We are often asked how to we get our samples. So let me explain…
The vast majority of our surveys are dealing with campaigns, politics and public policy. So the opinions of people who vote, and actually influence the system, matter most. Therefore, our samples are usually based on the voter registration database of a given state.
We find this method to be more accurate for political purposes than random digit dialing.
Voter registration databases have lots of information on each individual voter including gender, race, party affiliation, age, address, precinct, municipality, county, districts, and voter history. But they do not have phone numbers.
A company called Aristotle International, Inc. takes the voter databases of each available state and then appends home phone numbers to match each voter. We purchase our samples from these lists.
In targeting our surveys we can select on any of these criteria. For example, we could conduct a survey of only black voters from Cumberland County who are registered Democrats.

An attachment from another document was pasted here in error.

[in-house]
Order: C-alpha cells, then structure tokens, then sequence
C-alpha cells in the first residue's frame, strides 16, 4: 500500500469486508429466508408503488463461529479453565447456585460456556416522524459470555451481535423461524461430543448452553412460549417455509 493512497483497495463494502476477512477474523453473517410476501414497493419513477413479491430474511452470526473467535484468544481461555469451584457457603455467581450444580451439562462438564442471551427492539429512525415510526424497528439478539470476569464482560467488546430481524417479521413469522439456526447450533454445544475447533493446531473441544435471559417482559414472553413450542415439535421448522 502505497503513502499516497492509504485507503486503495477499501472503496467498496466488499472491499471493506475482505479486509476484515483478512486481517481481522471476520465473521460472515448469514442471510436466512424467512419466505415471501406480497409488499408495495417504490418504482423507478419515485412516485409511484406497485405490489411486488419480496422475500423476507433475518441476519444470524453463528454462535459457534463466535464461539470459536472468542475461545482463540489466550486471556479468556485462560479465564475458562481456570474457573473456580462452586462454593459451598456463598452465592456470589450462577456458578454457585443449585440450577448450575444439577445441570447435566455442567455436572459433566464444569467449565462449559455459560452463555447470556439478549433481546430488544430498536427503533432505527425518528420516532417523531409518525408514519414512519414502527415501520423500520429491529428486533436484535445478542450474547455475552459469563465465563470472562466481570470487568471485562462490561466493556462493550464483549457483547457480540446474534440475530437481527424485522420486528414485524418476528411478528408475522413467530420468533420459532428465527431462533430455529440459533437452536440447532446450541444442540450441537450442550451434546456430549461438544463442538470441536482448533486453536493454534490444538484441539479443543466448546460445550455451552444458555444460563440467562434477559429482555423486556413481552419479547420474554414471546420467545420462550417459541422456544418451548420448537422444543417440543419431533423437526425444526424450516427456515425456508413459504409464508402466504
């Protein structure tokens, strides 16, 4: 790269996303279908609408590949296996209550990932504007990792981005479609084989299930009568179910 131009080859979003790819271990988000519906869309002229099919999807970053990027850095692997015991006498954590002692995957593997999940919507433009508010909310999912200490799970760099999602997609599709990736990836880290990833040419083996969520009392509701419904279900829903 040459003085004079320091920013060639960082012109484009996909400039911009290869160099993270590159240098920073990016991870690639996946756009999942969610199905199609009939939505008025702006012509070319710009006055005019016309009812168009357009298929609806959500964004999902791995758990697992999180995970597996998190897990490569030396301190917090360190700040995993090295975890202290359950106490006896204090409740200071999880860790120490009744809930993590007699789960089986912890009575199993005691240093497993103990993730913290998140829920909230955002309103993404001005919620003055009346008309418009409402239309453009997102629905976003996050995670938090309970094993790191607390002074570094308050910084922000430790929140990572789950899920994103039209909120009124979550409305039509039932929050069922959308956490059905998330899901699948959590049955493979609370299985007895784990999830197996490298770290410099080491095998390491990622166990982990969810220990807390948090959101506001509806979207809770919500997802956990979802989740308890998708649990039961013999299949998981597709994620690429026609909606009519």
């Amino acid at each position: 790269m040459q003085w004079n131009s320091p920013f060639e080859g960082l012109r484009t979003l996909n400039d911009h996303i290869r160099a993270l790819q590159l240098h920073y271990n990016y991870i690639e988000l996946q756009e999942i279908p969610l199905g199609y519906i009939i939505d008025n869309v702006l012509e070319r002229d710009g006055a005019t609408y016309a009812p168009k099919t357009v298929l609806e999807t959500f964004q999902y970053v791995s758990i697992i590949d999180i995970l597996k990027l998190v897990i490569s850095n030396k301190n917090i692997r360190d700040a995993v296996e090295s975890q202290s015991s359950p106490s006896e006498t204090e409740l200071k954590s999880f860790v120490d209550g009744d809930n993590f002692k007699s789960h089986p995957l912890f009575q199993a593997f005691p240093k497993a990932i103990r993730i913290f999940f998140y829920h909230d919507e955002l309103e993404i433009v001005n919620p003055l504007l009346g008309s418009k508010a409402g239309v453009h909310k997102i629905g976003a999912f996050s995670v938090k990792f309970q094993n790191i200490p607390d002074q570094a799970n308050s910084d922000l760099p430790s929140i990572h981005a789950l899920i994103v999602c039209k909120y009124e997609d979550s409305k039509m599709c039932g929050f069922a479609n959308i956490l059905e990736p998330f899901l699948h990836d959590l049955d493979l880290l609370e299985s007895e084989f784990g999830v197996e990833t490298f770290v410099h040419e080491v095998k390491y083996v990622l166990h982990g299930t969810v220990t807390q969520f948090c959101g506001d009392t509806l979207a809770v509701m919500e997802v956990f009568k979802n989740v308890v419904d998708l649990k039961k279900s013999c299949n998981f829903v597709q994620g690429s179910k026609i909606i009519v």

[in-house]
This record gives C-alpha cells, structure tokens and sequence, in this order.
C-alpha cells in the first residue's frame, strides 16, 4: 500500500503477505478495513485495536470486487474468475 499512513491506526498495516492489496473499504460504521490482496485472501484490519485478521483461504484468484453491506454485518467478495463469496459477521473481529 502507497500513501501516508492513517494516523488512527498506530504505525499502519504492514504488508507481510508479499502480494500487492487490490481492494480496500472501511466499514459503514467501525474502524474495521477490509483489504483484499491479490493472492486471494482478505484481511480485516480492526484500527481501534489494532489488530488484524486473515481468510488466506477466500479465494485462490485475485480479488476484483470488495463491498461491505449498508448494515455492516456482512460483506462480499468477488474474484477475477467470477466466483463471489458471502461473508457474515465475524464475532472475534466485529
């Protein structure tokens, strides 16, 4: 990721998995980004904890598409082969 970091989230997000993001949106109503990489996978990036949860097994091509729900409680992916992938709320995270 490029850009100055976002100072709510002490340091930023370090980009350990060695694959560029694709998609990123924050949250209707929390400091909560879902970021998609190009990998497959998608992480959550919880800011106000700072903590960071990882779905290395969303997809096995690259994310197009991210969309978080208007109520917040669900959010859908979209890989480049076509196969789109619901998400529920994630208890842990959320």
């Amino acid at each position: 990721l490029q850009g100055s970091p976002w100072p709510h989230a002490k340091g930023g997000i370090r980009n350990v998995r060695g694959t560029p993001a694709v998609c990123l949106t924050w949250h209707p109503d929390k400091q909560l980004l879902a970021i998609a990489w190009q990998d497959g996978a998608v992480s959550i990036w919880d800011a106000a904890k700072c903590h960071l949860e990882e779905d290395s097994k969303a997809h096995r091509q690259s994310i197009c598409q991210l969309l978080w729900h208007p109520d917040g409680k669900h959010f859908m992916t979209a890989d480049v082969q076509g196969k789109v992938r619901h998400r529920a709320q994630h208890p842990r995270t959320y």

Most of our surveys are only targeted to likely voters. For the most recent “Dole vs. Miller” poll we created a pool of likely 2008 general election voters. That pool consisted of any voter who voted in either 2004 or 2005 or 2006 in North Carolina. Then from that list of more than 2 million voters who also had home phone numbers, Aristotle removes duplicates and randomly selects numbers for us to poll.
In addition to the sample, at the beginning of each survey we ask everyone if they are a registered voter—to make sure we are talking to the right person, and weed out non-registered phone answerers. For some surveys we may get even more specific like “…do you intend to vote in the Republican primary in 2008…” It’s not perfect, but we try our best to talk with only the people who will actually be casting ballots.